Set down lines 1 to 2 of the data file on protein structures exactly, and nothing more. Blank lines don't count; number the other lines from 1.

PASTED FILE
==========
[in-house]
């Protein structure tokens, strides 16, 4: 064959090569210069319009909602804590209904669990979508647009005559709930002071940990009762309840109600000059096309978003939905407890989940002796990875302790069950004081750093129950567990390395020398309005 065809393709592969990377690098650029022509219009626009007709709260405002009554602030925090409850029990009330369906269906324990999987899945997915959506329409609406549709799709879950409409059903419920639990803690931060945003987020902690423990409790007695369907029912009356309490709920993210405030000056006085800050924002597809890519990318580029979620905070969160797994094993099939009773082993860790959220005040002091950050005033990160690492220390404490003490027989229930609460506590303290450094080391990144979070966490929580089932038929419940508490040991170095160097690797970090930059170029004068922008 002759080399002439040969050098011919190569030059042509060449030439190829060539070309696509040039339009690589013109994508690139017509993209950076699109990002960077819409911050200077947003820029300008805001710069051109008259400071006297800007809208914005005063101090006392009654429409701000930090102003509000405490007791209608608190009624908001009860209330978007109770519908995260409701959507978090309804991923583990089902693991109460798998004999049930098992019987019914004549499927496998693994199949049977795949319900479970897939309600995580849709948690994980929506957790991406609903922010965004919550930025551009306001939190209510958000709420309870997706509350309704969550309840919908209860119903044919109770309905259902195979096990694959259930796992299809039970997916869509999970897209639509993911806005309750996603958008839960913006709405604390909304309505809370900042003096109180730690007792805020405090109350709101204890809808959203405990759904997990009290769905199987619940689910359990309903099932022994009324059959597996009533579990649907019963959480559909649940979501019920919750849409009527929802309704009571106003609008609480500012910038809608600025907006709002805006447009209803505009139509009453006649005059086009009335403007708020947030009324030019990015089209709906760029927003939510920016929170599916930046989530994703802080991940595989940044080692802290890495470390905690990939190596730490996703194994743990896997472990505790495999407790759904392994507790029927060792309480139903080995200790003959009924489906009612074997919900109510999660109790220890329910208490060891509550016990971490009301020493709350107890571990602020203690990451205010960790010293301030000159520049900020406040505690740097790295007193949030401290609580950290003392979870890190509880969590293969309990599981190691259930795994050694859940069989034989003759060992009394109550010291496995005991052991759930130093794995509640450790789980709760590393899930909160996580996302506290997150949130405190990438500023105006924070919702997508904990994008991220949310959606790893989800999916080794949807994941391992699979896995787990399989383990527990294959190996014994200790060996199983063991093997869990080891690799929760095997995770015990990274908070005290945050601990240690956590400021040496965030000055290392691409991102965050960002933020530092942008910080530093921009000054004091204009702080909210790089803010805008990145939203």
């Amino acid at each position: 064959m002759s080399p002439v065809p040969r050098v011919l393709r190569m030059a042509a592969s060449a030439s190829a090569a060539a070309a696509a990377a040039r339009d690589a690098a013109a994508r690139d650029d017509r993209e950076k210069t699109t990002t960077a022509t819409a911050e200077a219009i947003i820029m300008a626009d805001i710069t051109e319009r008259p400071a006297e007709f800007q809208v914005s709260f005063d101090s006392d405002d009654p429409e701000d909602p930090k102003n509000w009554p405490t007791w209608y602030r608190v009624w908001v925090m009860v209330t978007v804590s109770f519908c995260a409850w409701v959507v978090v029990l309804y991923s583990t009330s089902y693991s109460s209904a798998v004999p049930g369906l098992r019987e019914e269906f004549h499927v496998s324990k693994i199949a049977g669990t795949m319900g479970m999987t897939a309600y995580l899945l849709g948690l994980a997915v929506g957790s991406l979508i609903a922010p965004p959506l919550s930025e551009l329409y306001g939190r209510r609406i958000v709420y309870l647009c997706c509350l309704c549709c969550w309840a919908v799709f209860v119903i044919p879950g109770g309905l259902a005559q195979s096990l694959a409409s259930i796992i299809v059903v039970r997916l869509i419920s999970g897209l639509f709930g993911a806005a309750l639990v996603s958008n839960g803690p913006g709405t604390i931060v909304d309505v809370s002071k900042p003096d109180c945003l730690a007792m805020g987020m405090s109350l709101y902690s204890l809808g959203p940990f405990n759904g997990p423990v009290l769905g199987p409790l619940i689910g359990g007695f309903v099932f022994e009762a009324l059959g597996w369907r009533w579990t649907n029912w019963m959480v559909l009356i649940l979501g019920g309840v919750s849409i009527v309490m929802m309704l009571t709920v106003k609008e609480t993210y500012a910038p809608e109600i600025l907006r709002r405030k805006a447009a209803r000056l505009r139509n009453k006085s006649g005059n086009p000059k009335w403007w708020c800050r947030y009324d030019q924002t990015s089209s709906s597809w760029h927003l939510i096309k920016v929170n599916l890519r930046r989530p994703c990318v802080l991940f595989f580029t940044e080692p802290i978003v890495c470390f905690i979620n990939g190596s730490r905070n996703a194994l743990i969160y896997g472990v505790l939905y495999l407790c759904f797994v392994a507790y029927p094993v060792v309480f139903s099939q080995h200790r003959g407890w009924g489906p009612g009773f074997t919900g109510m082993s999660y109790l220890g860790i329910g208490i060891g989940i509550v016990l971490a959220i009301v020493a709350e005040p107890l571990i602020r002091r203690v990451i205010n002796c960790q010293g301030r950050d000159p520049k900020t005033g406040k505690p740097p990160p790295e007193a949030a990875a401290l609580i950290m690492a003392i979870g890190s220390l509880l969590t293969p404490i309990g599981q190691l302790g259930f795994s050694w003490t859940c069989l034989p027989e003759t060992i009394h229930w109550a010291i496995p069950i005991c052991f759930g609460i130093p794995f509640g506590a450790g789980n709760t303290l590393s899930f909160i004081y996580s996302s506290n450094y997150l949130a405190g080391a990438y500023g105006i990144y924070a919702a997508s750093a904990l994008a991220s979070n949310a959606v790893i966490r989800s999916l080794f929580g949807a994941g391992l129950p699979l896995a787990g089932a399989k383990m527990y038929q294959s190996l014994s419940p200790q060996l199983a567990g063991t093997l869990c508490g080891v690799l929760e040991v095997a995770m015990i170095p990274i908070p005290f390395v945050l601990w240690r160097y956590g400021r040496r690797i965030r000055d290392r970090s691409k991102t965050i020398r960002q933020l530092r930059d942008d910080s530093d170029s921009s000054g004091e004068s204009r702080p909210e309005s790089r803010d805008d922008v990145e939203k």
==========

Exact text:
[in-house]
């Protein structure tokens, strides 16, 4: 064959090569210069319009909602804590209904669990979508647009005559709930002071940990009762309840109600000059096309978003939905407890989940002796990875302790069950004081750093129950567990390395020398309005 065809393709592969990377690098650029022509219009626009007709709260405002009554602030925090409850029990009330369906269906324990999987899945997915959506329409609406549709799709879950409409059903419920639990803690931060945003987020902690423990409790007695369907029912009356309490709920993210405030000056006085800050924002597809890519990318580029979620905070969160797994094993099939009773082993860790959220005040002091950050005033990160690492220390404490003490027989229930609460506590303290450094080391990144979070966490929580089932038929419940508490040991170095160097690797970090930059170029004068922008 002759080399002439040969050098011919190569030059042509060449030439190829060539070309696509040039339009690589013109994508690139017509993209950076699109990002960077819409911050200077947003820029300008805001710069051109008259400071006297800007809208914005005063101090006392009654429409701000930090102003509000405490007791209608608190009624908001009860209330978007109770519908995260409701959507978090309804991923583990089902693991109460798998004999049930098992019987019914004549499927496998693994199949049977795949319900479970897939309600995580849709948690994980929506957790991406609903922010965004919550930025551009306001939190209510958000709420309870997706509350309704969550309840919908209860119903044919109770309905259902195979096990694959259930796992299809039970997916869509999970897209639509993911806005309750996603958008839960913006709405604390909304309505809370900042003096109180730690007792805020405090109350709101204890809808959203405990759904997990009290769905199987619940689910359990309903099932022994009324059959597996009533579990649907019963959480559909649940979501019920919750849409009527929802309704009571106003609008609480500012910038809608600025907006709002805006447009209803505009139509009453006649005059086009009335403007708020947030009324030019990015089209709906760029927003939510920016929170599916930046989530994703802080991940595989940044080692802290890495470390905690990939190596730490996703194994743990896997472990505790495999407790759904392994507790029927060792309480139903080995200790003959009924489906009612074997919900109510999660109790220890329910208490060891509550016990971490009301020493709350107890571990602020203690990451205010960790010293301030000159520049900020406040505690740097790295007193949030401290609580950290003392979870890190509880969590293969309990599981190691259930795994050694859940069989034989003759060992009394109550010291496995005991052991759930130093794995509640450790789980709760590393899930909160996580996302506290997150949130405190990438500023105006924070919702997508904990994008991220949310959606790893989800999916080794949807994941391992699979896995787990399989383990527990294959190996014994200790060996199983063991093997869990080891690799929760095997995770015990990274908070005290945050601990240690956590400021040496965030000055290392691409991102965050960002933020530092942008910080530093921009000054004091204009702080909210790089803010805008990145939203």